Moreover, when you say “We waste a fortune on end of life treatment and procedures that have little benefit for the patient…”, who is “we”? The patients who want to live or their families who want their loved ones to live? Whose choice should it be when to pull the plug on you or on one of your family members – yours or the government’s? My life is my own, how and when I chose to end it is up to me and my family – no one else, least of all to the zombies of the vicious administrative state. Would you like to be written off and wheeled into a “death ward” when some government paper pusher decides that his quarterly bonus is more important than your last few weeks on this earth, a la the VA? Not me, sister!

      Government doesn’t belong is health care at all, with a possible exception of states/municipalities providing emergency medical care for the truly indigent. And even that point can be debated.

      More to the point of the title of this article, however. I really came here to gloat over how reality always kicks liberalism in the face. “It’s working! Forward!” Ha, ha, ha, ha, ha….!

      • theresanursemom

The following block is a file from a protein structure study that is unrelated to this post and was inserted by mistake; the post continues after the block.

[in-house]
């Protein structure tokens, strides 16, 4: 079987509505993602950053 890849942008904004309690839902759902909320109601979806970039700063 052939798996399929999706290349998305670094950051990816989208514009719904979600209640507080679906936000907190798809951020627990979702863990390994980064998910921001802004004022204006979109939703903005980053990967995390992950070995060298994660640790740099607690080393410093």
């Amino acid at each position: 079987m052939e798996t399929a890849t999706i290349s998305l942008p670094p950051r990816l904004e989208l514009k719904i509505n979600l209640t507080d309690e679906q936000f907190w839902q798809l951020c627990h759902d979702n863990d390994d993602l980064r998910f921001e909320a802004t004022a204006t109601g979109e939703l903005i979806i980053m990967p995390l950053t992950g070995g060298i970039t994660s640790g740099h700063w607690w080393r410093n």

When I say, “We” I am referring to the taxpayers who pay the bills. It’s one thing to pay for a patient’s various medicine if that person has a reasonably sound mind and has some function and quality of life remaining. It’s another entirely to do so for someone who has advanced dementia and is completely dependent for all aspects of their existence. It’s easy to accept all kinds of heroic and expensive, yet futile, effort when someone else is paying for it, and if someone wants that for their loved one and they are willing to pay for it themselves, then by all means let them do so. In long term care I see all too many families who barely ever come to see their family member, but still want no expense spared to keep them alive or the lawyers will get involved either out of a sense of guilt or cynical financial opportunism. That’s no way to run a healthcare system either. The government shouldn’t tell someone whether they can live or die, but also shouldn’t blindly waste resources on patients who have nothing to gain but the endurance of more suffering. Why in the hell are the taxpayers paying for Statin drugs and a feeding tube for a 92 year old who lingers in a semi-vegetative state? I could give hundreds of examples of outright foolishness like this after 21 years as a nurse, but you get my point.